November 15, 2021

National Entrepreneur's Day

Nick Potts Gifthealth Co-Founder and CEO

National Entrepreneur’s Day with Nick Potts, GiftHealth Co-founder and CEO
For this year’s National Entrepreneur’s Day, we sat down with serial entrepreneur Nick Potts to get his thoughts on what it takes­–and means–to be an entrepreneur. 

Meet Nick Potts
- Early employee of CoverMyMeds
- Founder and CEO ScriptDrop
- Co-Founder and CEO Gifthealth
- Host of numerous local startup events
- Winning contestant on The Price is Right
- Patent Inventor: 
 Novel systems, methods, and devices for implementing prescription delivery

What’s your secret?
If I had to pick one thing, I’d have to say my upbringing. My parents are the hardest working people you’ve ever met. Both have a work ethic that doesn’t quit. If that’s a gene, I’ve definitely got it. My brother is the same way. I’ve told the story before. When we were just kids, he and I bought an old broken-down lawnmower my dad helped us fix up. I think we mowed like every lawn in a 5-mile radius all summer long. We worked hard, made a lot of money for a couple of kids, but more importantly we got our first taste of what it’s like to be our own boss. 

Why healthcare?
It’s a big problem. The scope of it. The impact it has on peoples’ lives. I really started to see how big during my time at CoverMyMeds. I was working on building integration systems to smooth out prior authorizations and stuff like that. Just one part of the overall problem with prescription drugs. But then I started to see the bigger picture. I couldn’t switch that part off. I was kind of obsessed with finding a solution for the whole problem, not just one little piece. That’s what led me to found ScriptDrop. I’ve been working on a bigger, more comprehensive solution ever since.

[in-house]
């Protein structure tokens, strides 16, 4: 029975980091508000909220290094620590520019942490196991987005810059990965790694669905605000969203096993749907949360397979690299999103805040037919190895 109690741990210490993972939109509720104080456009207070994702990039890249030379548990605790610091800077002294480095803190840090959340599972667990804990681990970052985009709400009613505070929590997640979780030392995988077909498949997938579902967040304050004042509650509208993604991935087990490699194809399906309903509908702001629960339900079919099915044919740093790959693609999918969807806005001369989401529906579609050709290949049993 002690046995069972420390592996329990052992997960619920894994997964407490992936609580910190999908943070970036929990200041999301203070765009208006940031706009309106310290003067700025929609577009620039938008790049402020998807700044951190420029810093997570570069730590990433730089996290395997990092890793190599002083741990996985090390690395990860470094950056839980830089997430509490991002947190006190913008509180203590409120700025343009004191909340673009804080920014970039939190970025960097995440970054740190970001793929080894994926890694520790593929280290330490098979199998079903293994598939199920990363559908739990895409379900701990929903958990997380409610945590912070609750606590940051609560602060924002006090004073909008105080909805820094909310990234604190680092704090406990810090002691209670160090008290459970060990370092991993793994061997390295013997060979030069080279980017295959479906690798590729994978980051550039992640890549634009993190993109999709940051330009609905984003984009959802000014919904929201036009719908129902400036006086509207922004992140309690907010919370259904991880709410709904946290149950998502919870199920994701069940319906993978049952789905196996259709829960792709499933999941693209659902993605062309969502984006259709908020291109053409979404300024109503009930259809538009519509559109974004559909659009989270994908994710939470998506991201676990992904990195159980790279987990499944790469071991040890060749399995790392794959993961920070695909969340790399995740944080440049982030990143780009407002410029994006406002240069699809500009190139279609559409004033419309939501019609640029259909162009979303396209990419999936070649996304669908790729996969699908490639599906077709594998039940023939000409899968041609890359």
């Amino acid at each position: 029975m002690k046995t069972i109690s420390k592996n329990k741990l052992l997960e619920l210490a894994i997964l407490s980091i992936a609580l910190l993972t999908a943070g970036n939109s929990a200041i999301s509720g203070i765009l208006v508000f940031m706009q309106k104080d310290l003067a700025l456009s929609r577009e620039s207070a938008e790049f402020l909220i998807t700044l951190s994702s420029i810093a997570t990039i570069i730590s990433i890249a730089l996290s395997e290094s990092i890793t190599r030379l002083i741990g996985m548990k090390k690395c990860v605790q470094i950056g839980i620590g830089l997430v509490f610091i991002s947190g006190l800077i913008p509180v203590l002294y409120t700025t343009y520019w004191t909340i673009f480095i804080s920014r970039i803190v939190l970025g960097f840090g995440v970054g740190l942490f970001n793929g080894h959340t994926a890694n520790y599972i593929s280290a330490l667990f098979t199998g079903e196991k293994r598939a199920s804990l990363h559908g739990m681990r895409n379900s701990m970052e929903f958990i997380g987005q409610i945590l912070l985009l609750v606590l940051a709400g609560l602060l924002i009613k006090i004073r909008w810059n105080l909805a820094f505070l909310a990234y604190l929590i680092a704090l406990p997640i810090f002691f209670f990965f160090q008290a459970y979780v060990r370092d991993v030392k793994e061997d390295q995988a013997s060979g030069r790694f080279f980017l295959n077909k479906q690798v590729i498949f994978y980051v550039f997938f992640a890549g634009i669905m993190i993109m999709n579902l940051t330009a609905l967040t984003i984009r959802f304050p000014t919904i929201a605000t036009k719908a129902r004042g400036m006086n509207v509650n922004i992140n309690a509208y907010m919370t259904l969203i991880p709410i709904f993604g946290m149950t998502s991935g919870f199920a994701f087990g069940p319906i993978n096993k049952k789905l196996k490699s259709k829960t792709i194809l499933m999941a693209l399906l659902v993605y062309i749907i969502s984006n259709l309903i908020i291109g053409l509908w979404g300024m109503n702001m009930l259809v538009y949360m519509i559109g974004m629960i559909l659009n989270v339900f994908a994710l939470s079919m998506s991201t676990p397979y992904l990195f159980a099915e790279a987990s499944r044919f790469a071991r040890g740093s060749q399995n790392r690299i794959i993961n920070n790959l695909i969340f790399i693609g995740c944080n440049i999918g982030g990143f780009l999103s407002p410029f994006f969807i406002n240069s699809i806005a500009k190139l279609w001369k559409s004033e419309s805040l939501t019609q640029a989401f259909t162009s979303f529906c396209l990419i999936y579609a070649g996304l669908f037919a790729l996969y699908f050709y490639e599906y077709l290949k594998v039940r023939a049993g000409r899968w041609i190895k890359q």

What’s the most important asset for an entrepreneur?
To be honest, it goes back to what I was saying earlier. Work ethic, or determination or perseverance–whatever you want to call it. I would’ve given up a long time ago without it. When you think about the layers upon layers of issues with prescription care–they didn’t become issues overnight. The solution is going to take a combination of things– an unshakeable belief in the plan, the right support and most importantly the perseverance to keep going.  

What advice would you give to an entrepreneur just starting out?
A couple of things. First, surround yourself with great, talented people. You’ll develop a keen eye for those who can help you succeed. Second, seek out support from the community. You’d be surprised how much is out there for the asking. Columbus, Ohio isn’t traditionally known as a mecca for tech startups, but it’s actually thriving. I have more than a few great relationships with other founders, people I can always count on for advice. We’re all pulling for each other. 


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